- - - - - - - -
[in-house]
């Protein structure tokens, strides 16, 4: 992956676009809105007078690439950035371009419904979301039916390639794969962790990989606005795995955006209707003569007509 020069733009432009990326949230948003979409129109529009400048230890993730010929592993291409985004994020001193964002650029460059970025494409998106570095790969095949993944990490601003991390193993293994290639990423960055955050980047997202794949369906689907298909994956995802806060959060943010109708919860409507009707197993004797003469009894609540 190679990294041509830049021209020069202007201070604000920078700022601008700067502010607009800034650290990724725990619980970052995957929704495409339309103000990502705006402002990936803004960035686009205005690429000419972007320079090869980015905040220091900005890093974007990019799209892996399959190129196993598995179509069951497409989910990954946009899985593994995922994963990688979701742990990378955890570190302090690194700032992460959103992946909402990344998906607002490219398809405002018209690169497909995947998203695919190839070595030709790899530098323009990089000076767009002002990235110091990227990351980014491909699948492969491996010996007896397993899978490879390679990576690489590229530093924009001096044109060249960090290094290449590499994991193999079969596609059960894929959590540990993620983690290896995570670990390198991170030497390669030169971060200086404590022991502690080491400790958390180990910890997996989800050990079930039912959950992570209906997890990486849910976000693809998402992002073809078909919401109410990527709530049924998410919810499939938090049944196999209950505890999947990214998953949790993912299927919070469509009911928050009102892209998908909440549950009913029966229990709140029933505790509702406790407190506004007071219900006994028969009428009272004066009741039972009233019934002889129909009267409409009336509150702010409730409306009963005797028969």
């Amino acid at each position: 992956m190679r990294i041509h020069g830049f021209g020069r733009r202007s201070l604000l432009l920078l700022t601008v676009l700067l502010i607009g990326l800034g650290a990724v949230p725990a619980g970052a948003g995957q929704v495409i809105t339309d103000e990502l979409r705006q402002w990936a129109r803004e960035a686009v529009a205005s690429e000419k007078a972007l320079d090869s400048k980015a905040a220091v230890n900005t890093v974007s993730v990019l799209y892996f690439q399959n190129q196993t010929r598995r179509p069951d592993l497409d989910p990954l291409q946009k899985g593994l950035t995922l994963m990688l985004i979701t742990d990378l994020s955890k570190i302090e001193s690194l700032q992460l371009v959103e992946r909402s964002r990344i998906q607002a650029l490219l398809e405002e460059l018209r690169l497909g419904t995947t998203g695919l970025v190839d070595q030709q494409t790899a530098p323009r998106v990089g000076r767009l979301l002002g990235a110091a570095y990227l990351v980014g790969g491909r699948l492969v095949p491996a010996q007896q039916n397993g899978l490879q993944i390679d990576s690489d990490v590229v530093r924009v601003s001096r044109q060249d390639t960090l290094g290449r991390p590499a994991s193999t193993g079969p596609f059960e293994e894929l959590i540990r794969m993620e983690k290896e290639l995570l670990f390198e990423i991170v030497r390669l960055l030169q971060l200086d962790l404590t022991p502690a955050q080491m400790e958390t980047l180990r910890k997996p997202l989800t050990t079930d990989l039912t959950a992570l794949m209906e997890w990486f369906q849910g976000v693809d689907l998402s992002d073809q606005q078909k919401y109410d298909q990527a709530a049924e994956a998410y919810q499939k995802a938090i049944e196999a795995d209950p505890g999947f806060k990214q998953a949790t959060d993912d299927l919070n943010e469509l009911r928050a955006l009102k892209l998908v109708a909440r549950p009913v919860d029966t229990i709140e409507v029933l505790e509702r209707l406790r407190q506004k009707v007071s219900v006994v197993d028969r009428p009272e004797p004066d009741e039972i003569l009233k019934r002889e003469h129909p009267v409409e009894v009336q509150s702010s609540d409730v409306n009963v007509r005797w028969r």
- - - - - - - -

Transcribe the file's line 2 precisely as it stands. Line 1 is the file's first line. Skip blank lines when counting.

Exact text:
């Protein structure tokens, strides 16, 4: 992956676009809105007078690439950035371009419904979301039916390639794969962790990989606005795995955006209707003569007509 020069733009432009990326949230948003979409129109529009400048230890993730010929592993291409985004994020001193964002650029460059970025494409998106570095790969095949993944990490601003991390193993293994290639990423960055955050980047997202794949369906689907298909994956995802806060959060943010109708919860409507009707197993004797003469009894609540 190679990294041509830049021209020069202007201070604000920078700022601008700067502010607009800034650290990724725990619980970052995957929704495409339309103000990502705006402002990936803004960035686009205005690429000419972007320079090869980015905040220091900005890093974007990019799209892996399959190129196993598995179509069951497409989910990954946009899985593994995922994963990688979701742990990378955890570190302090690194700032992460959103992946909402990344998906607002490219398809405002018209690169497909995947998203695919190839070595030709790899530098323009990089000076767009002002990235110091990227990351980014491909699948492969491996010996007896397993899978490879390679990576690489590229530093924009001096044109060249960090290094290449590499994991193999079969596609059960894929959590540990993620983690290896995570670990390198991170030497390669030169971060200086404590022991502690080491400790958390180990910890997996989800050990079930039912959950992570209906997890990486849910976000693809998402992002073809078909919401109410990527709530049924998410919810499939938090049944196999209950505890999947990214998953949790993912299927919070469509009911928050009102892209998908909440549950009913029966229990709140029933505790509702406790407190506004007071219900006994028969009428009272004066009741039972009233019934002889129909009267409409009336509150702010409730409306009963005797028969």